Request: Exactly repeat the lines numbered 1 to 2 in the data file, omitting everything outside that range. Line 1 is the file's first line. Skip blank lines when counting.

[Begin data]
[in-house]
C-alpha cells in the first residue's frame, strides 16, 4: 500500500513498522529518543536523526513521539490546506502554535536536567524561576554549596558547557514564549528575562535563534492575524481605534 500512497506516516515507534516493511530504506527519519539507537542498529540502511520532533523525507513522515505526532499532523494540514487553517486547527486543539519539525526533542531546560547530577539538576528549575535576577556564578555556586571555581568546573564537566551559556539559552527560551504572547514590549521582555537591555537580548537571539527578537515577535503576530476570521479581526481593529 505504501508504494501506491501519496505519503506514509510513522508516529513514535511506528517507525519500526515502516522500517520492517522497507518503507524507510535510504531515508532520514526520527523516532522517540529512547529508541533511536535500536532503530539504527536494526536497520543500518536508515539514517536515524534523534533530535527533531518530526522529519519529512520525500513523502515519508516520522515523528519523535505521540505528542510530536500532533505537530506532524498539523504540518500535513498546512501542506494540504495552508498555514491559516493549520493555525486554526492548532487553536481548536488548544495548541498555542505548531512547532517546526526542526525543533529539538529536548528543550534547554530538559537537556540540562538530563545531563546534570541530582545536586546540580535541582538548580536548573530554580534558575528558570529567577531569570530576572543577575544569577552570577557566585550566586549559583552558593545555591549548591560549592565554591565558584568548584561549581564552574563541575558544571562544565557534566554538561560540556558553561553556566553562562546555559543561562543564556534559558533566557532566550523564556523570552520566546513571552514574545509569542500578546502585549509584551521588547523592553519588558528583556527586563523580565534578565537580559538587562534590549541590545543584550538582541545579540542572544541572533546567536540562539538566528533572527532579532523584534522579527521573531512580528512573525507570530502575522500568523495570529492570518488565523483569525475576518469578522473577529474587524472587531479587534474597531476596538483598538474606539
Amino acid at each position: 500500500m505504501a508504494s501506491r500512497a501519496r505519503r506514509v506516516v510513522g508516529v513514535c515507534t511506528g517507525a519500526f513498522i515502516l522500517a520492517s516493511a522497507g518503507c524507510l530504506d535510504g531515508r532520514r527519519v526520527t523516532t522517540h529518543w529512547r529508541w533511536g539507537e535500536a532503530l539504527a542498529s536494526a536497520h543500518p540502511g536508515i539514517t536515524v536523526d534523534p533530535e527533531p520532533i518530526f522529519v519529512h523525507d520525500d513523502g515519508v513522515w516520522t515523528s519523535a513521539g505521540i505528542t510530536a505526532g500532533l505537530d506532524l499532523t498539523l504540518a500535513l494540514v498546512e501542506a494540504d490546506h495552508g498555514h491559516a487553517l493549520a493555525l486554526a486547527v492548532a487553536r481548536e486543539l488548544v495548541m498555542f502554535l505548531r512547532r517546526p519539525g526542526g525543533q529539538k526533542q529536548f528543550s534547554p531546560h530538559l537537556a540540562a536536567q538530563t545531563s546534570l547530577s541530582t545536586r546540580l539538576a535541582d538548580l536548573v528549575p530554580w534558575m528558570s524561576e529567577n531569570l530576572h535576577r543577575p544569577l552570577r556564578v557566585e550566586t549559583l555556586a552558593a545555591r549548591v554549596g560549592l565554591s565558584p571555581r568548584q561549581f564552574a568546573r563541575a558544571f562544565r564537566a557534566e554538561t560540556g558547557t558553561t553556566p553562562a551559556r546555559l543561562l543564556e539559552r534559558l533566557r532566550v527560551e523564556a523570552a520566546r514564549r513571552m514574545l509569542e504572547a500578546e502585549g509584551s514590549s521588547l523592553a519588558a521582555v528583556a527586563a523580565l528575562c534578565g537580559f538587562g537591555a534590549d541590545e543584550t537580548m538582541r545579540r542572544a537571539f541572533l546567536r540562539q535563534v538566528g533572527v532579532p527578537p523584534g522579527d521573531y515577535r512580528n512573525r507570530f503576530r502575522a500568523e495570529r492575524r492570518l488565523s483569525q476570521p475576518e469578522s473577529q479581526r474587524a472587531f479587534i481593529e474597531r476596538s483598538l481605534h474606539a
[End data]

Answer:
[in-house]
C-alpha cells in the first residue's frame, strides 16, 4: 500500500513498522529518543536523526513521539490546506502554535536536567524561576554549596558547557514564549528575562535563534492575524481605534 500512497506516516515507534516493511530504506527519519539507537542498529540502511520532533523525507513522515505526532499532523494540514487553517486547527486543539519539525526533542531546560547530577539538576528549575535576577556564578555556586571555581568546573564537566551559556539559552527560551504572547514590549521582555537591555537580548537571539527578537515577535503576530476570521479581526481593529 505504501508504494501506491501519496505519503506514509510513522508516529513514535511506528517507525519500526515502516522500517520492517522497507518503507524507510535510504531515508532520514526520527523516532522517540529512547529508541533511536535500536532503530539504527536494526536497520543500518536508515539514517536515524534523534533530535527533531518530526522529519519529512520525500513523502515519508516520522515523528519523535505521540505528542510530536500532533505537530506532524498539523504540518500535513498546512501542506494540504495552508498555514491559516493549520493555525486554526492548532487553536481548536488548544495548541498555542505548531512547532517546526526542526525543533529539538529536548528543550534547554530538559537537556540540562538530563545531563546534570541530582545536586546540580535541582538548580536548573530554580534558575528558570529567577531569570530576572543577575544569577552570577557566585550566586549559583552558593545555591549548591560549592565554591565558584568548584561549581564552574563541575558544571562544565557534566554538561560540556558553561553556566553562562546555559543561562543564556534559558533566557532566550523564556523570552520566546513571552514574545509569542500578546502585549509584551521588547523592553519588558528583556527586563523580565534578565537580559538587562534590549541590545543584550538582541545579540542572544541572533546567536540562539538566528533572527532579532523584534522579527521573531512580528512573525507570530502575522500568523495570529492570518488565523483569525475576518469578522473577529474587524472587531479587534474597531476596538483598538474606539